When I was a boy my dad worked in an office on 16th street in NW Washington DC.  We lived east of town in a sleepy Maryland community close to the Bay.  As a new driver I learned my way in and out of the city via my fathers instructions who traveled those roads so many times that street names had been replaced with muscle memory.  Most directions passed my way in food prose, as I navigated solo for the first time, between errands and work.  “Take 13th street in.  When you cross the Maryland border you’ll see the Jewish deli on the right.  Turn then.  At the donut place…you know the one with the….turn left”.  Mind you these “landmarks” were at best holes in a wall along a busy street of many delis.  However, in my fathers mind only one had that great marble rye, which was exactly where I turned. - Directions by taste.  I think we all have memories triggered by our mouth.  The taste of an inland lake is distinctive for me.  I’ve swallowed many mouths full in open water races, so much so that if I splash into any lake for just one moment, and like my lips, I flash back to races of my youth.  Lake Michigan invokes different flashes, when I move forward on the boat here, and take a wave over the bow splashing water on my lips, I instantly lick them for security and find myself feeling wanting.  It took me almost a year before I realized I missed the brackish and salt water of the East Coast so desperately.  Lips and memories are amazing.

For years my parents needled me with joyous smiles about getting caught under our grapevines.  Laying on my back, in the late summer grass reaching up, plucking at grapes dangling just above my face, fresh from the vine as if in King Solomon’s glory.  Oddly enough I remember that exact moment not realizing they watched from the house.  And, I really did feel I was royalty.  It was exactly this time of year, where we can now drive in the Michigan countryside with the air heavy with the scent of grape.  Harvest started this last Sunday at the Universities vineyard and it’s hard not to drift back in my mind to warm Septembers in Maryland.  But, it’s not just the taste that draws me back.  Nor was it simply the best marble rye.  It was the experience.  Something happens in conjunction with these fleeting moments that ties our minds close to the simpleness of a taste.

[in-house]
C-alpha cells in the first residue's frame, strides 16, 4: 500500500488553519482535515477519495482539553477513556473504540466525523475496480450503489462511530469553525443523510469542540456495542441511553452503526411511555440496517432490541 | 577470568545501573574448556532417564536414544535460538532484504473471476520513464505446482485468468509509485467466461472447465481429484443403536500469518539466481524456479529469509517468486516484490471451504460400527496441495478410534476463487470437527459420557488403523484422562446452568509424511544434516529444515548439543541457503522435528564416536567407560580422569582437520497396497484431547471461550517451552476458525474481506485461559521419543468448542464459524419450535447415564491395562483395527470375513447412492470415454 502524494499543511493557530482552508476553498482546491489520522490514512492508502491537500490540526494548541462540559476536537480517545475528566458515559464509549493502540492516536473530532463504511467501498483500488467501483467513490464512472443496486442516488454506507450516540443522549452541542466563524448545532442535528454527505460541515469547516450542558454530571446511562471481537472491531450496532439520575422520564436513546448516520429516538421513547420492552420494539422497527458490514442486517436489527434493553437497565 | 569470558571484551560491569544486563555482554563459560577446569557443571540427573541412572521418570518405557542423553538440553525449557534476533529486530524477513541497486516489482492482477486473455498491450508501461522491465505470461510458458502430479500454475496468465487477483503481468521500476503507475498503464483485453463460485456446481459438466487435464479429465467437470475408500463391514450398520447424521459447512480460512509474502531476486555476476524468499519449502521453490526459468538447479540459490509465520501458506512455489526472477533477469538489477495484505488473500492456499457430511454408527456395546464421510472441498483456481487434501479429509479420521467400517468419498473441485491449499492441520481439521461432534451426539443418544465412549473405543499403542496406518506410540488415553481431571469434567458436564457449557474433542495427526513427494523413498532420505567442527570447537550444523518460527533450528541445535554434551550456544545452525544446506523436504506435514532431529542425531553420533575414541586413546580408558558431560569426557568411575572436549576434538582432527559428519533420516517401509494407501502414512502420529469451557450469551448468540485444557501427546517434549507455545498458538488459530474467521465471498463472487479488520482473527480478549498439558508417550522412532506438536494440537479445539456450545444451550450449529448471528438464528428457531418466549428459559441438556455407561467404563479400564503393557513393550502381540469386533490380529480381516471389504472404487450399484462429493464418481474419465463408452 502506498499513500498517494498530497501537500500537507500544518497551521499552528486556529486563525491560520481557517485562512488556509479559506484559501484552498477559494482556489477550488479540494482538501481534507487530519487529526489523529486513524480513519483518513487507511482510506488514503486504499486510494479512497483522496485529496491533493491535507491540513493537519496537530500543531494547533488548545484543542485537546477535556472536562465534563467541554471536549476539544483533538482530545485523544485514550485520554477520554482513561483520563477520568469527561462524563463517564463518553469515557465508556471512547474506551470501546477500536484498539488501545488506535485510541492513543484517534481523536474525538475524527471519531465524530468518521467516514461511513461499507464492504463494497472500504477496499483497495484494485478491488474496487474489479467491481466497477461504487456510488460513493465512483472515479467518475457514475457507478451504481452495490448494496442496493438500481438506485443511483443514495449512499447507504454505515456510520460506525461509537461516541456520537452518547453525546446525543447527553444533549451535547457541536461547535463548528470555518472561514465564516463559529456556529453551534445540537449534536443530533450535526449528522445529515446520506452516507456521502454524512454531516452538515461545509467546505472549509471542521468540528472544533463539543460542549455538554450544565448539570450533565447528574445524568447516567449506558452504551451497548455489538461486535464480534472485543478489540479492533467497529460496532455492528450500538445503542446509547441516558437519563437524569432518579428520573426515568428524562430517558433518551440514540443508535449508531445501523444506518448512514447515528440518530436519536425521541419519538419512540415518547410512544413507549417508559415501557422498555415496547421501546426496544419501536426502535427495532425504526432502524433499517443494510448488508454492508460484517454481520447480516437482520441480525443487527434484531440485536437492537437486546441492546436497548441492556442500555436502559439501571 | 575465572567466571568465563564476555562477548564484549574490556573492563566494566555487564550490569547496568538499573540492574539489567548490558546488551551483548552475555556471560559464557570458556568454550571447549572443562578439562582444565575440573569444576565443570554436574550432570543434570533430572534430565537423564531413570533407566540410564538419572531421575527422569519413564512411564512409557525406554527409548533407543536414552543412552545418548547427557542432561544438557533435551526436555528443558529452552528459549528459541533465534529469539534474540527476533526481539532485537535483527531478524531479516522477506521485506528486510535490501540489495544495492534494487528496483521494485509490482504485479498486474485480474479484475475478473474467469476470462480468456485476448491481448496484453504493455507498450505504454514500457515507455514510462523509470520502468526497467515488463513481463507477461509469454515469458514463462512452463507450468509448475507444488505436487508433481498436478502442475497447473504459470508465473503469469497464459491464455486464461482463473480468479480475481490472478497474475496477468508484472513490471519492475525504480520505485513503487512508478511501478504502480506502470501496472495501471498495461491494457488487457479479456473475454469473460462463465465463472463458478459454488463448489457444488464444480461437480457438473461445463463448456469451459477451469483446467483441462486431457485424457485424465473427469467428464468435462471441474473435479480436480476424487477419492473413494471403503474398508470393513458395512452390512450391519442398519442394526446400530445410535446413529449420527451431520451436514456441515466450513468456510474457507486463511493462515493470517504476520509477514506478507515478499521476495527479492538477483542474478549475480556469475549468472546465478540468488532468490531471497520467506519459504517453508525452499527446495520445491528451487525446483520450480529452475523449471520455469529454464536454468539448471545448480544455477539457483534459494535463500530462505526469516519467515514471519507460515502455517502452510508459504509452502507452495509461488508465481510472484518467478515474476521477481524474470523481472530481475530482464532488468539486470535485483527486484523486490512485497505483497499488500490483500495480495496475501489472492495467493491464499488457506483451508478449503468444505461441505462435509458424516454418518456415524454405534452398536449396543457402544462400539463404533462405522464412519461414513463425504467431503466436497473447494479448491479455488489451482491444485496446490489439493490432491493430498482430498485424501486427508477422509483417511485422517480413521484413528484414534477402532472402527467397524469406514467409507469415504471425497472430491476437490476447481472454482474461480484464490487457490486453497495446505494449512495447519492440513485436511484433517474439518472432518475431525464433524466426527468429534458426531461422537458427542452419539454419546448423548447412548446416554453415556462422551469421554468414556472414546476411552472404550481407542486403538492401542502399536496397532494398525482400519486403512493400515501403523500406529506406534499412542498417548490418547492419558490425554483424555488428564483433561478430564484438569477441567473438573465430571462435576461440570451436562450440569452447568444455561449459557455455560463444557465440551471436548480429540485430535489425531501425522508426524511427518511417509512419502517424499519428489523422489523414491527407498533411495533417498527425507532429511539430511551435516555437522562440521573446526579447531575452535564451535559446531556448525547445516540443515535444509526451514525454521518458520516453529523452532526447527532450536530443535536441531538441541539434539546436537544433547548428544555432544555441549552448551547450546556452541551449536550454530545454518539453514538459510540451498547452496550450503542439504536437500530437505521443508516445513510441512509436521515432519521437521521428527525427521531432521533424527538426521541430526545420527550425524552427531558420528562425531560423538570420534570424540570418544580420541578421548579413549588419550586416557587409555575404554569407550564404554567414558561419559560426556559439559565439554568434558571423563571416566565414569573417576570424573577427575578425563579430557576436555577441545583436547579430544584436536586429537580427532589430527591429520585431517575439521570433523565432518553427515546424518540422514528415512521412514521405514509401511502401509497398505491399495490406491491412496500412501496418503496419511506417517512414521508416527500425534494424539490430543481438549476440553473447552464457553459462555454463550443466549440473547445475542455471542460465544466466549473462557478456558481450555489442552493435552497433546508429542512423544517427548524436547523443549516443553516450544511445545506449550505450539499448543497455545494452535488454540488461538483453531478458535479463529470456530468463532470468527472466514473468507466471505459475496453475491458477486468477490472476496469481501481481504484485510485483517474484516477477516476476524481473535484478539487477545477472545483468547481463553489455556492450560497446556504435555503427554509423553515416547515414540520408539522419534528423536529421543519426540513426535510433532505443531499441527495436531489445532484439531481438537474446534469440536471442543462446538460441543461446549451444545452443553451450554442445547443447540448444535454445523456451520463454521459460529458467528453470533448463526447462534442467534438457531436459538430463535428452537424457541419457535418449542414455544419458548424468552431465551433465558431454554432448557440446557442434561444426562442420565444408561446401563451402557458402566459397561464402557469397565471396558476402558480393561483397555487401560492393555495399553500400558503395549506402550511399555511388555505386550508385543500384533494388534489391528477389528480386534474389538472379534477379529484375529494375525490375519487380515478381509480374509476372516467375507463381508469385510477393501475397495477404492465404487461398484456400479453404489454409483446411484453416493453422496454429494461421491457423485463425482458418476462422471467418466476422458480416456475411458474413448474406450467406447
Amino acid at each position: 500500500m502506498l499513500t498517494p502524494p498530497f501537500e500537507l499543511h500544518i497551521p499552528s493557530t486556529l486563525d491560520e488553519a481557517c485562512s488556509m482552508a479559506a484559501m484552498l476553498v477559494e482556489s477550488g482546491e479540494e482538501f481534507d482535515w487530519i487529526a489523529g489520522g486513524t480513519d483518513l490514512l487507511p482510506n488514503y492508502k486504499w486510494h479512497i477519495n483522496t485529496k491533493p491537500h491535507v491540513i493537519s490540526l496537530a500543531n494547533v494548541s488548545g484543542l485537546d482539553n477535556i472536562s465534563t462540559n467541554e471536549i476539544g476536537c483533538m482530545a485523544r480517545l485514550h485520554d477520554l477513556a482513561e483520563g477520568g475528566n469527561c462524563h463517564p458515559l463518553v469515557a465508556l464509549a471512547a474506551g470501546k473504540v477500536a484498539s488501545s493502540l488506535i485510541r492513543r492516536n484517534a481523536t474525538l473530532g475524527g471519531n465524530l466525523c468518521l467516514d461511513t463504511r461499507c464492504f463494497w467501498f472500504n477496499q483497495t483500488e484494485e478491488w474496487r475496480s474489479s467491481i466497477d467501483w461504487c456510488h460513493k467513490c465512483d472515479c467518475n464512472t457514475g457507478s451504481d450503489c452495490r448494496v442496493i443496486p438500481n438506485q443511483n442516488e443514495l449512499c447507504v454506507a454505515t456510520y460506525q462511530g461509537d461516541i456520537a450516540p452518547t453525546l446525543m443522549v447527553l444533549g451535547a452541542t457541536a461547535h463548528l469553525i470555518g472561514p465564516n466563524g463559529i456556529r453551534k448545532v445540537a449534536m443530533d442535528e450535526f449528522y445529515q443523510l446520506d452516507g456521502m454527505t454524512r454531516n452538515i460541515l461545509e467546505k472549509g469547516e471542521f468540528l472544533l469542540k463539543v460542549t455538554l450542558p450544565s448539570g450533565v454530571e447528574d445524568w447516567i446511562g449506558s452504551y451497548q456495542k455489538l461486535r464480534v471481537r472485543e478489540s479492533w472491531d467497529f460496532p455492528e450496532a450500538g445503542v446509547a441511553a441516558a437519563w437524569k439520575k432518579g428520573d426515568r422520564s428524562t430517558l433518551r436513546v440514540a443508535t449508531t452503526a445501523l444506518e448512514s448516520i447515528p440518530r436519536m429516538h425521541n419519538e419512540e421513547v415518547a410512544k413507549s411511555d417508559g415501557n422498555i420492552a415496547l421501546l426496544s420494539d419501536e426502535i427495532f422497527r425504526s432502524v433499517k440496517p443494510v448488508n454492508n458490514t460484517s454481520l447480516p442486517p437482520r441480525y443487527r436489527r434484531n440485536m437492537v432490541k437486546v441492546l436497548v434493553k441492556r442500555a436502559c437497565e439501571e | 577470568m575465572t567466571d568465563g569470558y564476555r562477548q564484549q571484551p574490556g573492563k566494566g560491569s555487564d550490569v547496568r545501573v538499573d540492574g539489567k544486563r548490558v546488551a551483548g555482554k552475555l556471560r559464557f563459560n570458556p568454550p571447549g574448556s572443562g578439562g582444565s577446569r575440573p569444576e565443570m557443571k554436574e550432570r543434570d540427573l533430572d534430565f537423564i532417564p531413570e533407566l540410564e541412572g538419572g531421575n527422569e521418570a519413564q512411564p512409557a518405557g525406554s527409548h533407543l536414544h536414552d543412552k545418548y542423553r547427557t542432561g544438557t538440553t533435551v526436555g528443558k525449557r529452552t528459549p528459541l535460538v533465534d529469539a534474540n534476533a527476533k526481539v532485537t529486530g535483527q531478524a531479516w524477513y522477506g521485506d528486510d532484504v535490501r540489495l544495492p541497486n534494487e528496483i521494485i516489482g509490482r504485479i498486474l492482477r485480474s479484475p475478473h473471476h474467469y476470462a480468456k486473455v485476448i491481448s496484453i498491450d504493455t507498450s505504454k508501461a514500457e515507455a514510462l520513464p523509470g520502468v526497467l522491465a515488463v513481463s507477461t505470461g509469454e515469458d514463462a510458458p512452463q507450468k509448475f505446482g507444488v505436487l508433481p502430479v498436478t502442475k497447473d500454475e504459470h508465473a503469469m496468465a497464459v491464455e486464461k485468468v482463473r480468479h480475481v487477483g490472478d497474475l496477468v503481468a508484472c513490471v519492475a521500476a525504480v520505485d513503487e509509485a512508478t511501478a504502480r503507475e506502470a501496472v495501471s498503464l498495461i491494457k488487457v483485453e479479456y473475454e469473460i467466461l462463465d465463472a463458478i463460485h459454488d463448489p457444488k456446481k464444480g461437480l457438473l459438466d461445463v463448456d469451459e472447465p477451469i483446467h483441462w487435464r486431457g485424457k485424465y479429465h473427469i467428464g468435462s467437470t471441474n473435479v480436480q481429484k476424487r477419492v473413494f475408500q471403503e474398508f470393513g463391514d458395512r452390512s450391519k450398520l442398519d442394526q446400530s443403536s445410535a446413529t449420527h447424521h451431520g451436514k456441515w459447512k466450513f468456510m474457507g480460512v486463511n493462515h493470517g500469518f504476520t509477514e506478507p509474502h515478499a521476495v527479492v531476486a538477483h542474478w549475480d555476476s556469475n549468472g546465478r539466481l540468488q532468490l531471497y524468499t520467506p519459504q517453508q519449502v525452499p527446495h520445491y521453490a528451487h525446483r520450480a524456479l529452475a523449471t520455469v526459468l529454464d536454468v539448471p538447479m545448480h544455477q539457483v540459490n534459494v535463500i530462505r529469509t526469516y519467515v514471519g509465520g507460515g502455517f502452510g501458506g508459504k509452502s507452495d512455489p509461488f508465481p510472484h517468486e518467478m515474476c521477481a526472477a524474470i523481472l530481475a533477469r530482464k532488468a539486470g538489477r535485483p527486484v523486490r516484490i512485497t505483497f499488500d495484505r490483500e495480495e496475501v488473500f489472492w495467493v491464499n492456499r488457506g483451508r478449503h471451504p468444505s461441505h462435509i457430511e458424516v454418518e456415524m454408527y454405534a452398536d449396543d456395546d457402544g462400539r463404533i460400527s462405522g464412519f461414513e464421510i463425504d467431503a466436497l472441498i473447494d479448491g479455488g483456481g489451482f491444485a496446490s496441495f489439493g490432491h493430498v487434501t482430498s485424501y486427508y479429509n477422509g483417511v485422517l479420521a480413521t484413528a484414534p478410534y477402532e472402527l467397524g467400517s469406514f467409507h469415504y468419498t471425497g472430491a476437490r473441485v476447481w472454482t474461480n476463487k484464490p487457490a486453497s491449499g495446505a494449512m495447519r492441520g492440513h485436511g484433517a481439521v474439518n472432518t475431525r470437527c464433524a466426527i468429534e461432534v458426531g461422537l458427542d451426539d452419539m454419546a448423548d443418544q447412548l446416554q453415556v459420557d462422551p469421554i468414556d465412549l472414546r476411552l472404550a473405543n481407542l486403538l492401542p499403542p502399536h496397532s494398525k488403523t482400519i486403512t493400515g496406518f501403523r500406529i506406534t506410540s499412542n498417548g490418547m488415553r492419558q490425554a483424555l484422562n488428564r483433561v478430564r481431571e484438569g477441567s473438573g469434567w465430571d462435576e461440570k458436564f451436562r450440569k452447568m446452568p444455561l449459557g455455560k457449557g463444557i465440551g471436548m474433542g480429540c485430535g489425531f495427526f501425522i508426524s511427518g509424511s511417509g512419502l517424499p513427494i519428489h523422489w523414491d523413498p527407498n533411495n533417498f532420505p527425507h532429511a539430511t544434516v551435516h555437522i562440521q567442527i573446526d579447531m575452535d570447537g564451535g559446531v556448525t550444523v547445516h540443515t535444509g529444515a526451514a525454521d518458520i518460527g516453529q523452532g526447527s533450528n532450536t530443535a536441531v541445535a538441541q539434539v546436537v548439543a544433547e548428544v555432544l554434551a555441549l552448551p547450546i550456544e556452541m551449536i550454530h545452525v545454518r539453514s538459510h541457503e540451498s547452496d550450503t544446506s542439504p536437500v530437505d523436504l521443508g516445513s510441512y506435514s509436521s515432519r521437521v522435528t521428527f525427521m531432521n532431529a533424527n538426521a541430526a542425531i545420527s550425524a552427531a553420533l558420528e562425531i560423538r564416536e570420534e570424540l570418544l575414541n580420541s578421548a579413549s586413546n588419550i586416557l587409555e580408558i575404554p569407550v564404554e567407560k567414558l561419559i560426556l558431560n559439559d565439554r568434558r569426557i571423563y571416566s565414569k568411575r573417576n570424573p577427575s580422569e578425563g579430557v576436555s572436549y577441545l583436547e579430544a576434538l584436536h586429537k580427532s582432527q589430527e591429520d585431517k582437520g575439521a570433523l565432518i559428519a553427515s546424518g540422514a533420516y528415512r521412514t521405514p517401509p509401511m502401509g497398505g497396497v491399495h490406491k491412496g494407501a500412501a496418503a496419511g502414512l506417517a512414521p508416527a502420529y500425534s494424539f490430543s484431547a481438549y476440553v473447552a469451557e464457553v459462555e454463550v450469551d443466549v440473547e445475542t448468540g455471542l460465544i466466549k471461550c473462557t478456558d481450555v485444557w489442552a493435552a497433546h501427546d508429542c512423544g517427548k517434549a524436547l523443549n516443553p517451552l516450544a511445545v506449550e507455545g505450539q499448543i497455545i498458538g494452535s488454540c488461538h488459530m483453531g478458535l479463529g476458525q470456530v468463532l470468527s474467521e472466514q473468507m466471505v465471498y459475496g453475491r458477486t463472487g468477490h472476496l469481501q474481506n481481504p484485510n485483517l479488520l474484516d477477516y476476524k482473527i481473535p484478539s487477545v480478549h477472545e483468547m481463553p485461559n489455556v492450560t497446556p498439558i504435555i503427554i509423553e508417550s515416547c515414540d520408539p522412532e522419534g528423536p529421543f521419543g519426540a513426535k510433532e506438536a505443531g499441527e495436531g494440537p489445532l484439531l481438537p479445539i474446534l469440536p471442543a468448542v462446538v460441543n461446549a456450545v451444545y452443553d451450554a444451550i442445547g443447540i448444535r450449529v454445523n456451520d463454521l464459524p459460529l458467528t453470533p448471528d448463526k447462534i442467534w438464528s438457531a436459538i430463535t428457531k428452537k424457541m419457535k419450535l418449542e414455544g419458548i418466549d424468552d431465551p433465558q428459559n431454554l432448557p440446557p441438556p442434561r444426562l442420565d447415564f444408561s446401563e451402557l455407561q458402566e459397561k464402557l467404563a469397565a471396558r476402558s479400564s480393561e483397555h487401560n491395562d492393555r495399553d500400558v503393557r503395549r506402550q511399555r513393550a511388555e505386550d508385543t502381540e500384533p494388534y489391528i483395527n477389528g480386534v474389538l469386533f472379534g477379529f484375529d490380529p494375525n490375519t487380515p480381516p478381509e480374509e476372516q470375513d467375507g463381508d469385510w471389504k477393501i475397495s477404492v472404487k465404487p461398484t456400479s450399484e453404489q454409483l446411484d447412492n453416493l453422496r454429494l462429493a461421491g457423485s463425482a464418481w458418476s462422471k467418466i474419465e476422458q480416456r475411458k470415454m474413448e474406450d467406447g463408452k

Experiences hold power.  My good beagle, Bennett, who trails me to work many days each week, lived a not so pleasant puppy memory.  Soon after we collected him from a retiring hunter in Charlottesville, VA he had an awful run in.  Whilst in the midst of innocently digging up a neighbors yard he came across a hornets nest.  Screaming as if William Wallace, he ran across the lawn for protection, but not before getting stung in the rump a good number of times.  His poor tush healed quickly but not the memories of the experience.  To this day, if any buzzing insect enters his truck or room he turns on defense mode.  Cowering, with his hiney close to a wall or leg, he daftly searches the sky for said insect.  Just last night we watched him literally go to war with a fat fall fly in our living room.  This sleepy, lazy dog turns into a superhero with the slightest sound of a buzzzz.